United Airlines Flight 93 was United Airlines' scheduled morning transcontinental flight across the United States from Newark International Airport in Newark, New Jersey, to San Francisco International Airport in California. On Tuesday, September 11, 2001, the Boeing 757–222 aircraft operating the route was hijacked by four al-Qaeda terrorists as part of the September 11 attacks. It subsequently crashed into a field near Shanksville in Stonycreek Township in Somerset County, Pennsylvania, during an attempt by some of the passengers to regain control.
The hijackers breached the aircraft's cockpit and overpowered the flight crew approximately 46 minutes after takeoff. Ziad Jarrah, a trained pilot, then took control of the aircraft and diverted it back toward the east coast of the United States, presumably toward the United States capital of Washington, D.C. (The specific target there – whether the United States Capitol, the White House, or possibly some other building – is not known.)
After the hijackers took control of the plane, several passengers and flight attendants were able to make telephone calls and learn that attacks had been made on the World Trade Center in New York and the Pentagon in Virginia. Some of the passengers then made an attempt to regain control of the aircraft. During the attempt, however, the plane crashed into a field in Stonycreek Township, near Shanksville in Somerset County, Pennsylvania, about 80 miles (130 km) southeast of Pittsburgh and 150 miles (240 km) northwest of Washington, D.C. All on board, including the four hijackers, were killed. A few witnessed the impact from the ground and news agencies began reporting the event within an hour.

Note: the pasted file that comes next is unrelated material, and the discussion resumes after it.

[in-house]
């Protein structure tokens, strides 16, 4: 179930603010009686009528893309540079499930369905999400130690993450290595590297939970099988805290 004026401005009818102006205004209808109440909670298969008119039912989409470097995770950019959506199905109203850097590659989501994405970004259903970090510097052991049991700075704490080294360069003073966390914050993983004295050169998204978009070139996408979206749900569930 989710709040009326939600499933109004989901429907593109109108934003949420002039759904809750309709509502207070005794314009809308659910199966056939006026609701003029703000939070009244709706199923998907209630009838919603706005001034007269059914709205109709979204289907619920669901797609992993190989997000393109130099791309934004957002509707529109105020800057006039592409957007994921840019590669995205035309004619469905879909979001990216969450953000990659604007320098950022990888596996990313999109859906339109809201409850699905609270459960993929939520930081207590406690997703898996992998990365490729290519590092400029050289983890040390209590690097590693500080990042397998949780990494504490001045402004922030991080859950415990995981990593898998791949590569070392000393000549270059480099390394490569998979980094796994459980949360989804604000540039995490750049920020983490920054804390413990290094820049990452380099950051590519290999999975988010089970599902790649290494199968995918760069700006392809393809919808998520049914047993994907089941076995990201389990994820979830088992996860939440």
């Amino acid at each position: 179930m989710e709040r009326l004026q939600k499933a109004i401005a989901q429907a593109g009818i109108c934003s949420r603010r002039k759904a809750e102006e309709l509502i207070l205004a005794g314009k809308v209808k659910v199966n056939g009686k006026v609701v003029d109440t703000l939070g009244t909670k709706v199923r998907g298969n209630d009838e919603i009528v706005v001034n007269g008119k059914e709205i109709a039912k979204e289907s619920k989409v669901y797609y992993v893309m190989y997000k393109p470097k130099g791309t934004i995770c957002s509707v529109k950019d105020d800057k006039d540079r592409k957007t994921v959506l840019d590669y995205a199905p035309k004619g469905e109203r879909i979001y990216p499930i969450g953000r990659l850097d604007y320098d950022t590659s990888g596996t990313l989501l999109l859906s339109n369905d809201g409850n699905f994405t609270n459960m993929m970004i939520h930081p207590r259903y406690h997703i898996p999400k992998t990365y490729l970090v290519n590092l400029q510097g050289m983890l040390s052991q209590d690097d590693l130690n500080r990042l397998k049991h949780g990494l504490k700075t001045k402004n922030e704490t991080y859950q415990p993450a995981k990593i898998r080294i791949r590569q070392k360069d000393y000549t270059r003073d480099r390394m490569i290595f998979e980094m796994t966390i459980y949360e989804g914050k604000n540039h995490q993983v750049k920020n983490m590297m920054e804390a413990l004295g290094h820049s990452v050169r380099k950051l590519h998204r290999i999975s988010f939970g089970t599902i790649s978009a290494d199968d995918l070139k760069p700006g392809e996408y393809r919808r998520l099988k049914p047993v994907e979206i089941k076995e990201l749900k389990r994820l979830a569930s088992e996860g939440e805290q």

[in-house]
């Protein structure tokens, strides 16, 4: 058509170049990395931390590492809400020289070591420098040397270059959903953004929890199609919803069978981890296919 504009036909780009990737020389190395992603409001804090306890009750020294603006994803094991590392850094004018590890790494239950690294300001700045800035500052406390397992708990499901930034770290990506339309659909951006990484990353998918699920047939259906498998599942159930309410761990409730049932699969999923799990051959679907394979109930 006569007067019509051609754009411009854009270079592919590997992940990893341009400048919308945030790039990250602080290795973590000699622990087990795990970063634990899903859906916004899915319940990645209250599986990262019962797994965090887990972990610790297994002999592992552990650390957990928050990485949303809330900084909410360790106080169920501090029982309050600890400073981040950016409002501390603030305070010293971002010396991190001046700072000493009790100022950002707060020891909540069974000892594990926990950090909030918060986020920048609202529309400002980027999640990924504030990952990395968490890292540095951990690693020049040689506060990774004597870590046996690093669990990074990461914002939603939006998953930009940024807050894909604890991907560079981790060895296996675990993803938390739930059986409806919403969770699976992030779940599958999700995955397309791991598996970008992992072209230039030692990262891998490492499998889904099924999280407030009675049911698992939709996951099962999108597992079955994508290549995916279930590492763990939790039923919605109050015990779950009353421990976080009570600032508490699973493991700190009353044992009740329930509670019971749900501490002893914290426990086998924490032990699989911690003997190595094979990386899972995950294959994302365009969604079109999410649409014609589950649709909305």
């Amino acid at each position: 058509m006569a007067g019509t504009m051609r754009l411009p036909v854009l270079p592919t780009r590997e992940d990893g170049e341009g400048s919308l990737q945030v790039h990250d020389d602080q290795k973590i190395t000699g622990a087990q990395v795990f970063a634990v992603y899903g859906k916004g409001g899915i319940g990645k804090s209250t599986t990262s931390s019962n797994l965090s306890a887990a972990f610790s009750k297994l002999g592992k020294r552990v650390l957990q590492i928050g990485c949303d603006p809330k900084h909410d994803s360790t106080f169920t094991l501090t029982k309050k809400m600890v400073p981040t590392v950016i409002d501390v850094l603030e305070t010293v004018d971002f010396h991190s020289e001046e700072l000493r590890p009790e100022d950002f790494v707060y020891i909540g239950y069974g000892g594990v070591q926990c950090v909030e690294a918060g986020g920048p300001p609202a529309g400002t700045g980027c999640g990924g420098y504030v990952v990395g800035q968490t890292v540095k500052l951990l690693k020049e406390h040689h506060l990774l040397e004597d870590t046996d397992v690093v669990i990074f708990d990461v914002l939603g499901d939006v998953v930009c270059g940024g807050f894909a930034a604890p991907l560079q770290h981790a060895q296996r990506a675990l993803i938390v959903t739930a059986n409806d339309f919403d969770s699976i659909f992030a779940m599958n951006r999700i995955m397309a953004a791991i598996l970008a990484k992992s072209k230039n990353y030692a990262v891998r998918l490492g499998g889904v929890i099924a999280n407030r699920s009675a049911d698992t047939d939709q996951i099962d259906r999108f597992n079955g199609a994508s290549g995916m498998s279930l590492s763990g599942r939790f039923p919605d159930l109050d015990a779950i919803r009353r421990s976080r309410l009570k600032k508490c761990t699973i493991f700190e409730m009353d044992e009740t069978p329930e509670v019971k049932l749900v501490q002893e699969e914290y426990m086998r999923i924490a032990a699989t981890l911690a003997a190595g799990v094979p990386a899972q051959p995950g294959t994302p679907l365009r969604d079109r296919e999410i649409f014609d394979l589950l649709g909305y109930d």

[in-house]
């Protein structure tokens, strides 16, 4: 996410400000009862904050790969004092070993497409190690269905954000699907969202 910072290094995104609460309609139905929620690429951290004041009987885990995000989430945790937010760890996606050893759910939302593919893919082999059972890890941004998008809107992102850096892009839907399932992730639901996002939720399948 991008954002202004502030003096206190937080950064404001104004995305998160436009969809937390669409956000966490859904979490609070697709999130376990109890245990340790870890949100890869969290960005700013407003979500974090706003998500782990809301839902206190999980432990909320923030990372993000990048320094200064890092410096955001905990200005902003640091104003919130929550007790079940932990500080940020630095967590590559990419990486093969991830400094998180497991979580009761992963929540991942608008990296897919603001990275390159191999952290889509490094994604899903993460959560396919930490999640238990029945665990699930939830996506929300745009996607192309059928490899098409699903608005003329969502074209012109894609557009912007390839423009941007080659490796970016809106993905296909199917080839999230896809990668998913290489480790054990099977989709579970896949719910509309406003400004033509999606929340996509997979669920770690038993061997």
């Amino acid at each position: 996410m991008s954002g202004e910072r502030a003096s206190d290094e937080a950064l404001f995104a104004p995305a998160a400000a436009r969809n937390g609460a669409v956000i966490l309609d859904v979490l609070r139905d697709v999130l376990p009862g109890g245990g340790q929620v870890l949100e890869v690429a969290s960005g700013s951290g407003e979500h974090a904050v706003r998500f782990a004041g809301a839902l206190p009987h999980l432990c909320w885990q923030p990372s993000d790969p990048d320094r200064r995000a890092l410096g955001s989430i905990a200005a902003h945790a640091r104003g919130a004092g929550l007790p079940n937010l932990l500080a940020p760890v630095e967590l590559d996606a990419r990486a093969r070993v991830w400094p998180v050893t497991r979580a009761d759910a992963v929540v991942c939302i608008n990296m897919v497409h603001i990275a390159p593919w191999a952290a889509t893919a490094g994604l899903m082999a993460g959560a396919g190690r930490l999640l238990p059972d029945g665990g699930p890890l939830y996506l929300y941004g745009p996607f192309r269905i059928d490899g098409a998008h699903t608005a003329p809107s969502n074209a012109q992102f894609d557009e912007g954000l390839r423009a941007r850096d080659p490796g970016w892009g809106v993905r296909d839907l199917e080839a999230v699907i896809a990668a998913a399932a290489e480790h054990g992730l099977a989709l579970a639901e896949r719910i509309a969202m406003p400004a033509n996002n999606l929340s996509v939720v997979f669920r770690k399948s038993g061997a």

Subsequent analysis of the flight recorders recovered from the crash site revealed how the actions taken by the passengers prevented the aircraft from reaching the hijackers' intended target. Of the four aircraft hijacked on September 11 – the others were American Airlines Flight 11, American Airlines Flight 77 and United Airlines Flight 175 – United Airlines Flight 93 was the only one that failed to reach its hijackers' intended target.
A temporary memorial has stood on the site since the attacks; construction of the first phase of a permanent memorial at the crash site was dedicated on September 10, 2011.
The 757-200 is the definitive version and comprises the majority of 757s sold. It has a maximum take-off weight (MTOW) of 255,000 lb (116,000 kg), a length of 155.25 ft (47.32 m), and a maximum range of 4,100 nautical miles (7,600 km; 4,700 mi). According to manufacturer specifications, the –200 can carry up to 228 passengers in a typical single class configuration. The maximum FAA certified capacity is 239 passengers, provided that emergency exits are configured to regulatory specifications. The 757-200 was available in two different door configurations; the baseline version had three standard size doors per side with a smaller emergency exit aft of the wing on each side, while the alternate version had three standard doors per side and two plug-type over-the-wing exits.
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